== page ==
After posting a video explaining how inevitable the second wave was in the UK, Boris Johnson seems to find himself in a quite uncomfortable position. Here’s why. 

On the 23rd of February, an article from the British newspaper The Times explained how the negotiation team received the order to find a way not to deal with Ireland and Northern Ireland. Both entities have had a long history with the UK. 

In 1801, the island of Ireland became part of the United Kingdom, along with Scotland and Wales. The increasing anti-British feeling provoked the 1916 revolt and then the 1919 independence war, before dividing the Island between the Republic of Ireland and Ulster (Northern Ireland) in 1921. In the 60’s the revolt started again, triggering a civil war, known as “the Troubles” which made “Bloody Sunday” a worldwide event, one of the most violent in the Irish history.

The long-lasting conflict ended with the Good Friday Agreements in 1998, signed by Tony Blair and Bertien Ahern, the Irish prime minister. These agreements enabled both Irelands no to have a physical border, symbol of the pacification of the conflict. However, with Brexit, the threat to re-implement a physical border is real. On February 1st, the UK’s prime minister signed an agreement with the EU concerning the border. This latter stipulated that Northern Ireland could continue to use European laws and rules unless the UK and the EU meet the ends for a Brexit final agreement. But the UK’s September political agenda changed everything: the Perfidious Albion started a trade law project called the Internal Market Bill. Johnson wants a backstop and is determined to have it with the large Conservative majority at the parliament. This backstop concerns the maintenance of free circulation of the goods and services with Northern Ireland if no final agreement is reached between London and Brussels. With those new laws and agreements, the UK is set to protect its trading power and advantages with Northern Ireland without having to threaten a new physical border. It means transferring as soon as possible the EU competencies to the UK straight away. But here’s another problem: International Law. With transferring trading and customs competencies to the British administrations, it breaks the agreement signed in 2019 saying that Northern Ireland will continue to apply the European Reglementation of the EU common market, symbol of liberalism. Johnson’s administration is then trying to protect its interests because of its long-term worries of seeing Ulster breaking up with London and getting too close to its neighbour, the Republic of Ireland. This is what political protectionism is.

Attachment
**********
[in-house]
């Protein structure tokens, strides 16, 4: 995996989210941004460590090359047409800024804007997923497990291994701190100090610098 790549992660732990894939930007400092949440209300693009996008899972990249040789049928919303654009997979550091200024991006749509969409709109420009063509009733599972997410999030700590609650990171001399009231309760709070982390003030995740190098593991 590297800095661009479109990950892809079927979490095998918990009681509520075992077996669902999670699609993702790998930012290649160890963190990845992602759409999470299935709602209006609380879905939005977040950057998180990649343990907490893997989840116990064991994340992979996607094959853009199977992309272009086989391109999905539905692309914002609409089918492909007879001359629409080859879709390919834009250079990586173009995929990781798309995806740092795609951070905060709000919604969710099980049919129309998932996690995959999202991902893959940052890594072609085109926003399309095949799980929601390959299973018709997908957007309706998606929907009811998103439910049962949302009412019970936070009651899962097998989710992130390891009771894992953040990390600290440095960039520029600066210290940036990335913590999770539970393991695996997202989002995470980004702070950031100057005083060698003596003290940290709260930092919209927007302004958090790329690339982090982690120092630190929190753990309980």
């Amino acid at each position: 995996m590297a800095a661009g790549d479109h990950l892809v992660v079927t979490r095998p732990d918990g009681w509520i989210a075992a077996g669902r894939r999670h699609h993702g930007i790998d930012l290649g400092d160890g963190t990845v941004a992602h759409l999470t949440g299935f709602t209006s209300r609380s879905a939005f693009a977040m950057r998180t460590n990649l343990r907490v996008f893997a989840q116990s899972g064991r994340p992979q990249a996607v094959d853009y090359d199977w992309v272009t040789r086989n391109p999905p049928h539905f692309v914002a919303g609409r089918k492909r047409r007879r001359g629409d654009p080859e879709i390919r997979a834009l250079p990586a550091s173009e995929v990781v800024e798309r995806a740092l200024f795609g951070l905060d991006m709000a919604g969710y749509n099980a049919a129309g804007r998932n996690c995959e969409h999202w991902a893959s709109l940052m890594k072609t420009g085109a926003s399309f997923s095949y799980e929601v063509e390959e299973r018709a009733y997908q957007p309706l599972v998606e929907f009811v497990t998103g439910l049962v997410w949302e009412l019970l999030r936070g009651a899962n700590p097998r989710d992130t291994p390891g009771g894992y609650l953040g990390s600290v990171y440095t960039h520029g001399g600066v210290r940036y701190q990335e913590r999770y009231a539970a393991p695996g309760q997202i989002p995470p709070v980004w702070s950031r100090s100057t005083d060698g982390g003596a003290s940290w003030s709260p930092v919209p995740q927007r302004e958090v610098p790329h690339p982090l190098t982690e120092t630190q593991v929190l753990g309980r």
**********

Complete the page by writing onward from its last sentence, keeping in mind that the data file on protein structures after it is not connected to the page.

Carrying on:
Apart from Brexit, Johnson has other fish to fry. 

After merging the Foreign Office and the Department For International Development, the so-called populist has been doing a lot for his country. September has however been successful for the new independent trade power. Although the UK left the EU, it hasn’t prevented the country from starting new relations with other nations. Indeed, they signed a record deal with Japan this month, increasing trade by an estimated 19.6 Billion US$. This brand-new agreement gives competitive advantage to export to the Nippon island and would increase British workers’ wages by £800 million in the long term. International Trade Secretary Liz Truss proudly announced the deal as the first major post-Brexit trade deal. 

Concerning Public Policy, Johnson’s administration has been focusing on re-boosting the economy in consequence of the COVID19 pandemic. The young Chancellor of the Exchequer Rishi Sunak presented his “Plan for Jobs 2020” this July. First, a £1,000 job retention bonus will be distributed to companies for each furloughed worker. 

£2 billion will be invested for a youth employment plan, concerning the 16-24, assuring a minimum-wage for 25 hours-week contracts, and £2,000 will be given for each new apprentice hired under the age of 25. £1.6 billion will also be injected in the economy for training people looking for a new job. The Bank of England will be printing money, a lot of money. 

Boris Johnson receives many critics, yes. Populist, unclear, nationalist, confused, stubborn…But overall, he’s taking initiatives, seeking new partnerships, privileging bilateral relations, expanding the country’s diplomatic and trading power. In matters of public policy, he’s also doing a lot. Investing, protecting its economy and its people, which doesn’t harm anybody. Now, the last thing that the prime minister should do is to seek respect and affinities. Be loved!

1 COMMENT

  1. The UK-Japan trade deal is a complete flop that has more face than substance. Figures suggest that the economic growth derived from the trade deal to the UK will be 0.05% GDP boost while Brexit in a best-case scenario will push for a long-term 5% reduction in GDP. The UK-Japan trade deal essentially replicates the currently existing EU-Japan deal and demonstrates how the fantasy of free-trade deals across the world for the UK will always be overshadowed by the much larger and significant EU trade deals.
    Boris Johnson isn’t taking any initiative, has cut the FCDO budget to smithereens, with the Foreign Office not having the capability to defend the “Britain is Great” campaign. Boris Johnson is a farce, and the only reason he remains in power is that not only is he the best of the worst for the Tory party, but he’s picked such a useless cabinet (bar potentially Sunak) that any 1922 member or Tory MP/Voter would be scared of the power vacuum that would be created were Johnson forced down.

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